The massive hack of the cheating website Ashley Madison has stirred up quite a bit of trouble for the website's 30 million subscribers, which exposed the identities of politicians and public figures like 19 Kids and Counting's Joshua Duggar who had paid, active subscriptions on the site. It seems the site's controversial brand may get a lot bigger, with a new TV series being developed entitled Thank You Ashley Madison. OutEast Entertainment and Toronto-based Marblemedia are currently pitching the project to networks, but it remains to be seen if it will get picked up.
The pilot was written by Jennifer Kennedy (Justified) and Ian MacDonald, with OutEast Entertainment partners Steven Marrs and Courtney Hazlett producing. While the real AshleyMadison.com website was founded by Noel Biderman in 2001, the producers thought having a male launch the site was too "stereotypical." Instead, they took a different approach to their story, with a "good mother" launching the illicit website to support her family. Here's what Courtney Hazlett had to say about the series.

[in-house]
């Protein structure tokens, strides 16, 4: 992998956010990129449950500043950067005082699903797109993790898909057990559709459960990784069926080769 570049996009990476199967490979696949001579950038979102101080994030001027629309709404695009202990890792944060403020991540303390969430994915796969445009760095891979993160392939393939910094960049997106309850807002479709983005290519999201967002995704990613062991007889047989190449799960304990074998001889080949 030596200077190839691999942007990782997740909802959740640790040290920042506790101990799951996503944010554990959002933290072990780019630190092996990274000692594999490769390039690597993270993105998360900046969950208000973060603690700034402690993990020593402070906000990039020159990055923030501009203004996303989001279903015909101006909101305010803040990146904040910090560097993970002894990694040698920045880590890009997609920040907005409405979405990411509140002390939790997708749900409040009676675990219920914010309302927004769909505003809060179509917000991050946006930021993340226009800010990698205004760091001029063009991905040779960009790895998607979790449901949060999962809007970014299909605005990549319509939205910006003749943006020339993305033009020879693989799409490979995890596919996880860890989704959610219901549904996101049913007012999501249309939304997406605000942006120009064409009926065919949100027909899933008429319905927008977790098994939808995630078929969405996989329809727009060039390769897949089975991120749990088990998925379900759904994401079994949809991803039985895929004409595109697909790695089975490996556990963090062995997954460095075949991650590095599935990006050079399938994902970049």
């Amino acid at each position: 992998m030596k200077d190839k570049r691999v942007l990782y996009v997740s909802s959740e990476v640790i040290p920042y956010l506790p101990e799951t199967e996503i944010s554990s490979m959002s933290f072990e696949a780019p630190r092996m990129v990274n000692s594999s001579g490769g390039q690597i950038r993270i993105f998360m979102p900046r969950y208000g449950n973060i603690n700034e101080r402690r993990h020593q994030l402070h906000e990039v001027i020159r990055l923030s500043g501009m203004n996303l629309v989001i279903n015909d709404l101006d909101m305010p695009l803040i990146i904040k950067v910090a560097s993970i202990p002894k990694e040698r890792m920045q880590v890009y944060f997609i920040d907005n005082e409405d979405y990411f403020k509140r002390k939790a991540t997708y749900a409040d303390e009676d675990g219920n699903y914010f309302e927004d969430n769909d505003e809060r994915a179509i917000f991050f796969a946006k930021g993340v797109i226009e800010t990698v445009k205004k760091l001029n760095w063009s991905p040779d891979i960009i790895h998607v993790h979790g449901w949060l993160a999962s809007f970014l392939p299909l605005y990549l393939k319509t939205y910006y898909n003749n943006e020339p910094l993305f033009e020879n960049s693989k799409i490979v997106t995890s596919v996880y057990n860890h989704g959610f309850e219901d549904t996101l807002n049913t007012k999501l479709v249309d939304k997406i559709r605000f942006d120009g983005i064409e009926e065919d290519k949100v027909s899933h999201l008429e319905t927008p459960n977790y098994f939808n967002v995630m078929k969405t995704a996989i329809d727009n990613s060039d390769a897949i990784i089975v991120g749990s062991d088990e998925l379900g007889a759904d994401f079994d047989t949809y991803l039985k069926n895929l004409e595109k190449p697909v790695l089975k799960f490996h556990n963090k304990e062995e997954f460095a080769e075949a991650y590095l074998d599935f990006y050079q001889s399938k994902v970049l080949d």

"There are a lot of TV shows doing a great job of presenting marriage storylines in new ways, but what we're positing here is, what if there is a third lane to run in and what if you were honest about it?" What if you didn't need a hack to have this conversation? Maybe this is where your life just is, and no shows on television are offering that. Anytime 30 million people are doing anything, it becomes worthy of a real discussion."
The producer added that the real-life hack that happened last week will be explored in the TV series, in some capacity, although no further story details were given. It's possible that the show may explore polyamorous relationships, where married couples take on different partners, other than their spouses. The idea for the show was concocted well before the site's hack went public, but it isn't known how long this idea has been in development for. Here's what Marblemedia CEO Matt Hornburg had to say about the show.
"We are in the early stages of developing a scripted series inspired by the site which, given the events from the past week, make the themes explored more timely."
Do you think a show based on this website would make for compelling television? It remains to be seen if any networks are even interested in a premise like this, but there likely aren't many shows as timely as this project, even if it never does see the light of day. We'll have to wait and see if any of the Big 4 or cable networks will express interest in this project, so stay tuned for the latest on Thank You Ashley Madison.